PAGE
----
Cobb, Jones and Finley are mostly comparable to Denver's remaining trio of Welker, Decker and Thomas.
Cobb has evolved into the second coming of Welker, who has dominated the slot position like no other receiver in NFL history. The Packers' inside man is on pace to catch 100 passes in 2013.
Jones, with his deceptive speed, is averaging 17.8 yards per catch this season, while Decker has catches of 50 or more yards in three straight games. The two are within one touchdown of each other over the last two seasons (Jones 16, Decker 15).
Like Nelson, Cobb and Jones are both on pace for more than 1,300 yards receiving in 2013.
At tight end, Finley has 17 catches and two touchdowns in three healthy games. He can press the seam and make defenders miss in the open field, much like Thomas in Denver.
However, matching the debut put on by Denver will still be a tall task.
In the season opener, the Broncos ran up 510 yards, including 445 passing, and scored touchdowns on seven different drives. Five of the scores came in the second half.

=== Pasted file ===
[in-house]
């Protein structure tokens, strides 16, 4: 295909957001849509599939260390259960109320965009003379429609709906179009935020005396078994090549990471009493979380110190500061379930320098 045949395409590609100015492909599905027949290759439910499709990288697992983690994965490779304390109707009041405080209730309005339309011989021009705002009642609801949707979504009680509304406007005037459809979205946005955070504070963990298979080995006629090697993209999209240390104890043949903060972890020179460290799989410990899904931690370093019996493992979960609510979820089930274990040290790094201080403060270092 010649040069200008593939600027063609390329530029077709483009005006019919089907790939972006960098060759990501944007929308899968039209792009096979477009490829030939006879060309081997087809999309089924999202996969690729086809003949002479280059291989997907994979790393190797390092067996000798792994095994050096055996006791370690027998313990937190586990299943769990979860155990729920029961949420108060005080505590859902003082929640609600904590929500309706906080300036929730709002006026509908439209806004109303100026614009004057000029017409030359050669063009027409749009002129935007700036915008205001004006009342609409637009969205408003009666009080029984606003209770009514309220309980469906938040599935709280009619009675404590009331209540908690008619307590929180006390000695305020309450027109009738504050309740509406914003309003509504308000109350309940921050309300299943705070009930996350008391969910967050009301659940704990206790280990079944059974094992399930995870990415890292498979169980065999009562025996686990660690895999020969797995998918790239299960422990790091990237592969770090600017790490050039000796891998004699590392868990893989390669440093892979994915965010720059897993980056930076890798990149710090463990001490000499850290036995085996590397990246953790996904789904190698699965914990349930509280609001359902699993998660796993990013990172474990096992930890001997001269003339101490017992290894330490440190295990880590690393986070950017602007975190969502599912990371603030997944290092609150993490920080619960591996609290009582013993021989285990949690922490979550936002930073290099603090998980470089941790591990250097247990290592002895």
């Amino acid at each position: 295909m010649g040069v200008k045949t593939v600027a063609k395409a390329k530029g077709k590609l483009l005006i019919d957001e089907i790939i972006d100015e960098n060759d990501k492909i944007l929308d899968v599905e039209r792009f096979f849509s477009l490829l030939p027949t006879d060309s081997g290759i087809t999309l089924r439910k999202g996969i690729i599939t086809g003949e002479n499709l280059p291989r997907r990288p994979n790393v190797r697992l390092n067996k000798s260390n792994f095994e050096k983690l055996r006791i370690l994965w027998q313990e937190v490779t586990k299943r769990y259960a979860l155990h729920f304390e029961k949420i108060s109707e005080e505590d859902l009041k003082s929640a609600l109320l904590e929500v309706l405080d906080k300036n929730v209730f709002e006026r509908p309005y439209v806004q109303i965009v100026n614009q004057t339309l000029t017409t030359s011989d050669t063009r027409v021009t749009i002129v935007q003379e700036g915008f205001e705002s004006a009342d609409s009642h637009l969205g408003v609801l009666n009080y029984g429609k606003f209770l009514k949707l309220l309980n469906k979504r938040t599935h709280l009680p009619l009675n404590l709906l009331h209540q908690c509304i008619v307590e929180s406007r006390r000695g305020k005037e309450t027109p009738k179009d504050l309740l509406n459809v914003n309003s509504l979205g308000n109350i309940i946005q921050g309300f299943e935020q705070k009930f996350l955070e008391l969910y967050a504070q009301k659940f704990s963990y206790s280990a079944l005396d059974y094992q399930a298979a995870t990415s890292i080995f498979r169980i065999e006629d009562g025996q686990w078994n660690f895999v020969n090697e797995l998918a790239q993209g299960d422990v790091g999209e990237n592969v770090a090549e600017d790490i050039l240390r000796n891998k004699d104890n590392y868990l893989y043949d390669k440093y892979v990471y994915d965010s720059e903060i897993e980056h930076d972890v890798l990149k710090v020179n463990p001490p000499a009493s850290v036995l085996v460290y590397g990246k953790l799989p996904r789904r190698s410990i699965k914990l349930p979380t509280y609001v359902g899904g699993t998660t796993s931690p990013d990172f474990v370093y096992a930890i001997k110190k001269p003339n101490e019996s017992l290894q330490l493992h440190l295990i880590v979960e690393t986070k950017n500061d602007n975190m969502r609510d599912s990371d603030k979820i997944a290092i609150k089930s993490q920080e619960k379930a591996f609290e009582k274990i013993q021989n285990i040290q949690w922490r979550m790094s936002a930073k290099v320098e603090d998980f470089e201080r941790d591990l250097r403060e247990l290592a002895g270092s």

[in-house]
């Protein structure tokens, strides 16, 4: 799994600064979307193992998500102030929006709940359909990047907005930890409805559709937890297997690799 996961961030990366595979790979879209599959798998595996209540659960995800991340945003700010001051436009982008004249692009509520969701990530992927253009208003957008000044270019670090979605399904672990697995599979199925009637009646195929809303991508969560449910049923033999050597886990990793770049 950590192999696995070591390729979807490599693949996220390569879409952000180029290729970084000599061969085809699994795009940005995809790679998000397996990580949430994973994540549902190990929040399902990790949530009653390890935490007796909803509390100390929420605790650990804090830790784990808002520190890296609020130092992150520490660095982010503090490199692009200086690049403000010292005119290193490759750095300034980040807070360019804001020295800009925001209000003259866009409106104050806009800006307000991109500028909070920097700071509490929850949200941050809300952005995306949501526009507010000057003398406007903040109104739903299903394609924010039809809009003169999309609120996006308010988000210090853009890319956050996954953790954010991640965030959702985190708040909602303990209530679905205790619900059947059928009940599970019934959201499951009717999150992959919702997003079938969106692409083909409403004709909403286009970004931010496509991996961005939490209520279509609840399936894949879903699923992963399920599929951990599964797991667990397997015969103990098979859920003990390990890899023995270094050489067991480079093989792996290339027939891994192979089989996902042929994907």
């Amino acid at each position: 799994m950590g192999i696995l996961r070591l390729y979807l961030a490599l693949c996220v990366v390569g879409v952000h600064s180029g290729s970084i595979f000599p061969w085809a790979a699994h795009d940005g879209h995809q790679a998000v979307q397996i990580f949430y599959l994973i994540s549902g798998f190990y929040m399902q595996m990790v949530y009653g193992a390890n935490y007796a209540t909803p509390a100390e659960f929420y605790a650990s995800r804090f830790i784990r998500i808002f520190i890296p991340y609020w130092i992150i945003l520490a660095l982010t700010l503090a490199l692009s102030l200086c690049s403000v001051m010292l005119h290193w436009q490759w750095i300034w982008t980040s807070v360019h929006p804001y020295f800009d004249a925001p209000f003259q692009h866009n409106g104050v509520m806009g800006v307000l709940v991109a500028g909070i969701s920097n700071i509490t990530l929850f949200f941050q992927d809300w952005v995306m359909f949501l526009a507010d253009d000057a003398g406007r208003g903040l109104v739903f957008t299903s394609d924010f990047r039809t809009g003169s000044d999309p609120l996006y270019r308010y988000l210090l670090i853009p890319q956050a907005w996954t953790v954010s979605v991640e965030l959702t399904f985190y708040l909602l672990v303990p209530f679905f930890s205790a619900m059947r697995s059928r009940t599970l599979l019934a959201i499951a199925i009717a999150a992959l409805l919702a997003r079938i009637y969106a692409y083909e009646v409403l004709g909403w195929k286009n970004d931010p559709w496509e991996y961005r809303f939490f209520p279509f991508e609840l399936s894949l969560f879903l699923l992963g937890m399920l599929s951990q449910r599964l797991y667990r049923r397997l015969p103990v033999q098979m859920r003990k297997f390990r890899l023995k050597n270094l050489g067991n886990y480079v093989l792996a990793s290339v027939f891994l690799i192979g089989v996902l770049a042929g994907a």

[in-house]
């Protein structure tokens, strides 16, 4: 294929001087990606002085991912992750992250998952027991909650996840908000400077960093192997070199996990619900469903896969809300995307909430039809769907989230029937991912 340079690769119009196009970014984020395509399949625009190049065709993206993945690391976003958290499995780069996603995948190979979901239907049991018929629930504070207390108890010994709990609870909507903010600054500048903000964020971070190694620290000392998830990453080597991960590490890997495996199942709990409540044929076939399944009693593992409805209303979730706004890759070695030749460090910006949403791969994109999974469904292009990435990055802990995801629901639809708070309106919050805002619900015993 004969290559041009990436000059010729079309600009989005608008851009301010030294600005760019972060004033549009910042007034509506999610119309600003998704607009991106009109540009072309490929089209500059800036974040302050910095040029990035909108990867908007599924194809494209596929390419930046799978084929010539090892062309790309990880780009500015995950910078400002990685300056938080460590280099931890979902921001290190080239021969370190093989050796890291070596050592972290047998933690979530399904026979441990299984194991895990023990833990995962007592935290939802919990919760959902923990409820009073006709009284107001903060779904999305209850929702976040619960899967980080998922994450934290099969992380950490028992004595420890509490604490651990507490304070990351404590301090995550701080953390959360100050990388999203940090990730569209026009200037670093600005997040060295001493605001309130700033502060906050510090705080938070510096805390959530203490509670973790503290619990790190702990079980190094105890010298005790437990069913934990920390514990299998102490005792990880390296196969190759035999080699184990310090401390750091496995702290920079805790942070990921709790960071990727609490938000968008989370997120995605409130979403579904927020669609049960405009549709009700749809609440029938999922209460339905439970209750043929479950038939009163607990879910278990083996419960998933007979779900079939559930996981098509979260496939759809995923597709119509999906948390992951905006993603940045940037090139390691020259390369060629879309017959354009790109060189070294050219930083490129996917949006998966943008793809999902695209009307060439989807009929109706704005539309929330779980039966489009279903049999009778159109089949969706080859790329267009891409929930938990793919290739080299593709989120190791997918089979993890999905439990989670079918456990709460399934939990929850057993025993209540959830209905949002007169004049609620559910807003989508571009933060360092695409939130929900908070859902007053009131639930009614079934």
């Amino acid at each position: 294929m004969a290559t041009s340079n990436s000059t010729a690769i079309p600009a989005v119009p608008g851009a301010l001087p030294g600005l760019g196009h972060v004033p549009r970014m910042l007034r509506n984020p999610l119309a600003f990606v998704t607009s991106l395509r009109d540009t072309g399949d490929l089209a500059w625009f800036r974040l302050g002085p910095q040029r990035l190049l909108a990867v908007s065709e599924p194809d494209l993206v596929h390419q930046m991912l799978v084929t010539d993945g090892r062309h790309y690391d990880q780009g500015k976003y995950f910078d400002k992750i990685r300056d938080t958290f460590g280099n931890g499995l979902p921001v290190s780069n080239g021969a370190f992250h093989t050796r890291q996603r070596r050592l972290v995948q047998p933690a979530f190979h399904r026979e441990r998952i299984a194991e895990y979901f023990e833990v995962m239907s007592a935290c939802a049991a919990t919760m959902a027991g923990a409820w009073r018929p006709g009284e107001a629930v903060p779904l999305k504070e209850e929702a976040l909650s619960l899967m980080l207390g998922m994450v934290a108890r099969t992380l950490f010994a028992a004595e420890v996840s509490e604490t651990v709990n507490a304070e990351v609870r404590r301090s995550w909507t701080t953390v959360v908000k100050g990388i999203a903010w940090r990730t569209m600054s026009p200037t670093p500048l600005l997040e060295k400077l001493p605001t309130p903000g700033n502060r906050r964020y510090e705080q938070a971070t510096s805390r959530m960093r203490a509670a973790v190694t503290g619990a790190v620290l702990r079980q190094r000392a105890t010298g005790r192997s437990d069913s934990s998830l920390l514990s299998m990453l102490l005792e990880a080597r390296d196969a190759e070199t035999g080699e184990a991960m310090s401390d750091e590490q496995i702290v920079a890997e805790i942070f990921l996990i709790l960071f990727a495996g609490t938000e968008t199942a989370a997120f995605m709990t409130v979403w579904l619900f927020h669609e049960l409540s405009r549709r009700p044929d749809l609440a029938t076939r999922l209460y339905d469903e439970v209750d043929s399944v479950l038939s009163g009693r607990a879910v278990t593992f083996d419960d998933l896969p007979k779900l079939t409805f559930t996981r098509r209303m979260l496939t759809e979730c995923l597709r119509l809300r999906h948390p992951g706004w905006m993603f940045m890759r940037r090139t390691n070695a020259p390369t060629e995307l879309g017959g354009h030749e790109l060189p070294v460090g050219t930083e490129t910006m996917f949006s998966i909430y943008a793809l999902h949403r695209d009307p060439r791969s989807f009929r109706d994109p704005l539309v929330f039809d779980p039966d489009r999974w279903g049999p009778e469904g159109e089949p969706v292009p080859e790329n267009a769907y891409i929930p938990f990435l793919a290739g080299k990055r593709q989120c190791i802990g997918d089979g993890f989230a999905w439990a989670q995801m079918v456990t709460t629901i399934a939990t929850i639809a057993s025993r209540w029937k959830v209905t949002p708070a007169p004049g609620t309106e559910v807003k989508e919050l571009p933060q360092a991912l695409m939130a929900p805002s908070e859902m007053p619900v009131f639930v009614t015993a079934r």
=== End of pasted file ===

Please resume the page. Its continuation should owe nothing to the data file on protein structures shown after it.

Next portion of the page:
Both Demaryius Thomas and Julius Thomas went over 100 yards receiving, and Welker caught nine passes and two scores. Had Decker not dropped three catchable passes, Manning would have likely cleared 500 yards.
The Broncos lost two fumbles, committed eight penalties and allowed three sacks, but they were still able to score 49 points.
While the 37-year-old Manning was razor sharp for most the night, he also received a big assist in the form of yards after the catch. A whopping 270 of Manning's 462 passing yards came after the catch, which marked the fifth-most in a single game since 1993.
Only two weeks later, the Packers set the new high-water mark in yards after the catch when they tallied 295 in a rout of the Washington Redskins. Green Bay is averaging 164 a game this season.
Ravens defensive coordinator Dean Pees knows that getting the Packers receivers on the ground will be a big factor Sunday, via Wilson.